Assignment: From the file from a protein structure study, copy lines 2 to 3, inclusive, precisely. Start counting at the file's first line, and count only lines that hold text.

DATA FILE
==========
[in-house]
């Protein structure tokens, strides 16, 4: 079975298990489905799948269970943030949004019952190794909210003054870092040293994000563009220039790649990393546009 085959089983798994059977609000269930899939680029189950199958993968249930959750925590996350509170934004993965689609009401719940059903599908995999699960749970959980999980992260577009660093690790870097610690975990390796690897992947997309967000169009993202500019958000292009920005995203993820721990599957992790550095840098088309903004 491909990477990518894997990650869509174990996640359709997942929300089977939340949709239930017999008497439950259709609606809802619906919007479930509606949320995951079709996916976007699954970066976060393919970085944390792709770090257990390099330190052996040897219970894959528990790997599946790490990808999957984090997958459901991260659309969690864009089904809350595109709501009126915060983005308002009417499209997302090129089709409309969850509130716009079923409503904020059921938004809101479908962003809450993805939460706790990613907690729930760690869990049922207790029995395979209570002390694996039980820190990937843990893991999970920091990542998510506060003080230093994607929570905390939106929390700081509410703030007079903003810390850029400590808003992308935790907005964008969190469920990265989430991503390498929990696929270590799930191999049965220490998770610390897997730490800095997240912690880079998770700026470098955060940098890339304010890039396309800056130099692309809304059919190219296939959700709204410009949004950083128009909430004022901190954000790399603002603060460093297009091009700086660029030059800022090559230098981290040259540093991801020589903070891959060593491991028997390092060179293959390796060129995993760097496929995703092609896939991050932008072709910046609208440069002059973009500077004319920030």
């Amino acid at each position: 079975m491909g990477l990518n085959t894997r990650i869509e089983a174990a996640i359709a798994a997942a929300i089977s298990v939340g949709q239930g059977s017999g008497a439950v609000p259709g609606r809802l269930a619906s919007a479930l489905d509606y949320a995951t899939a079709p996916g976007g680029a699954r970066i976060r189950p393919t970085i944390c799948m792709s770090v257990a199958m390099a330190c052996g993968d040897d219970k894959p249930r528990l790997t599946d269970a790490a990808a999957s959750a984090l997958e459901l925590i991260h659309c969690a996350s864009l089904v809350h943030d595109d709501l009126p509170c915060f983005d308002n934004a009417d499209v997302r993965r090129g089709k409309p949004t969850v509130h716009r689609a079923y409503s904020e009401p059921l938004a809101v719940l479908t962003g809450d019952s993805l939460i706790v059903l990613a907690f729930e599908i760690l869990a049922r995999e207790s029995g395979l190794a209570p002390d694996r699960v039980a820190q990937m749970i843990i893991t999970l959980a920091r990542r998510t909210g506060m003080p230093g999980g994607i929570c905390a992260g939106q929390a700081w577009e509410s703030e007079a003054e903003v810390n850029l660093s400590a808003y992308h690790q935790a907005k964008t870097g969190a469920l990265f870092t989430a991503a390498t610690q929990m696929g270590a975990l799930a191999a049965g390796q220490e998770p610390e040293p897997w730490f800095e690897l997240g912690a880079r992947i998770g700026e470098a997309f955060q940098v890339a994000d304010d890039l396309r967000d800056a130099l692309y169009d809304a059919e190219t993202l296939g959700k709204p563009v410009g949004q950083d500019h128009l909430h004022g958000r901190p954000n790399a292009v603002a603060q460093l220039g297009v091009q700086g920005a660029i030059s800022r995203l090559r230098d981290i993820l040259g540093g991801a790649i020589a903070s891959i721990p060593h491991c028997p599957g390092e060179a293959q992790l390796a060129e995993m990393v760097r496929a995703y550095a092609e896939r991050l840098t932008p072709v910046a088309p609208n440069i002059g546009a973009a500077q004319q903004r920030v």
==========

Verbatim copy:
């Protein structure tokens, strides 16, 4: 079975298990489905799948269970943030949004019952190794909210003054870092040293994000563009220039790649990393546009 085959089983798994059977609000269930899939680029189950199958993968249930959750925590996350509170934004993965689609009401719940059903599908995999699960749970959980999980992260577009660093690790870097610690975990390796690897992947997309967000169009993202500019958000292009920005995203993820721990599957992790550095840098088309903004 491909990477990518894997990650869509174990996640359709997942929300089977939340949709239930017999008497439950259709609606809802619906919007479930509606949320995951079709996916976007699954970066976060393919970085944390792709770090257990390099330190052996040897219970894959528990790997599946790490990808999957984090997958459901991260659309969690864009089904809350595109709501009126915060983005308002009417499209997302090129089709409309969850509130716009079923409503904020059921938004809101479908962003809450993805939460706790990613907690729930760690869990049922207790029995395979209570002390694996039980820190990937843990893991999970920091990542998510506060003080230093994607929570905390939106929390700081509410703030007079903003810390850029400590808003992308935790907005964008969190469920990265989430991503390498929990696929270590799930191999049965220490998770610390897997730490800095997240912690880079998770700026470098955060940098890339304010890039396309800056130099692309809304059919190219296939959700709204410009949004950083128009909430004022901190954000790399603002603060460093297009091009700086660029030059800022090559230098981290040259540093991801020589903070891959060593491991028997390092060179293959390796060129995993760097496929995703092609896939991050932008072709910046609208440069002059973009500077004319920030």
């Amino acid at each position: 079975m491909g990477l990518n085959t894997r990650i869509e089983a174990a996640i359709a798994a997942a929300i089977s298990v939340g949709q239930g059977s017999g008497a439950v609000p259709g609606r809802l269930a619906s919007a479930l489905d509606y949320a995951t899939a079709p996916g976007g680029a699954r970066i976060r189950p393919t970085i944390c799948m792709s770090v257990a199958m390099a330190c052996g993968d040897d219970k894959p249930r528990l790997t599946d269970a790490a990808a999957s959750a984090l997958e459901l925590i991260h659309c969690a996350s864009l089904v809350h943030d595109d709501l009126p509170c915060f983005d308002n934004a009417d499209v997302r993965r090129g089709k409309p949004t969850v509130h716009r689609a079923y409503s904020e009401p059921l938004a809101v719940l479908t962003g809450d019952s993805l939460i706790v059903l990613a907690f729930e599908i760690l869990a049922r995999e207790s029995g395979l190794a209570p002390d694996r699960v039980a820190q990937m749970i843990i893991t999970l959980a920091r990542r998510t909210g506060m003080p230093g999980g994607i929570c905390a992260g939106q929390a700081w577009e509410s703030e007079a003054e903003v810390n850029l660093s400590a808003y992308h690790q935790a907005k964008t870097g969190a469920l990265f870092t989430a991503a390498t610690q929990m696929g270590a975990l799930a191999a049965g390796q220490e998770p610390e040293p897997w730490f800095e690897l997240g912690a880079r992947i998770g700026e470098a997309f955060q940098v890339a994000d304010d890039l396309r967000d800056a130099l692309y169009d809304a059919e190219t993202l296939g959700k709204p563009v410009g949004q950083d500019h128009l909430h004022g958000r901190p954000n790399a292009v603002a603060q460093l220039g297009v091009q700086g920005a660029i030059s800022r995203l090559r230098d981290i993820l040259g540093g991801a790649i020589a903070s891959i721990p060593h491991c028997p599957g390092e060179a293959q992790l390796a060129e995993m990393v760097r496929a995703y550095a092609e896939r991050l840098t932008p072709v910046a088309p609208n440069i002059g546009a973009a500077q004319q903004r920030v």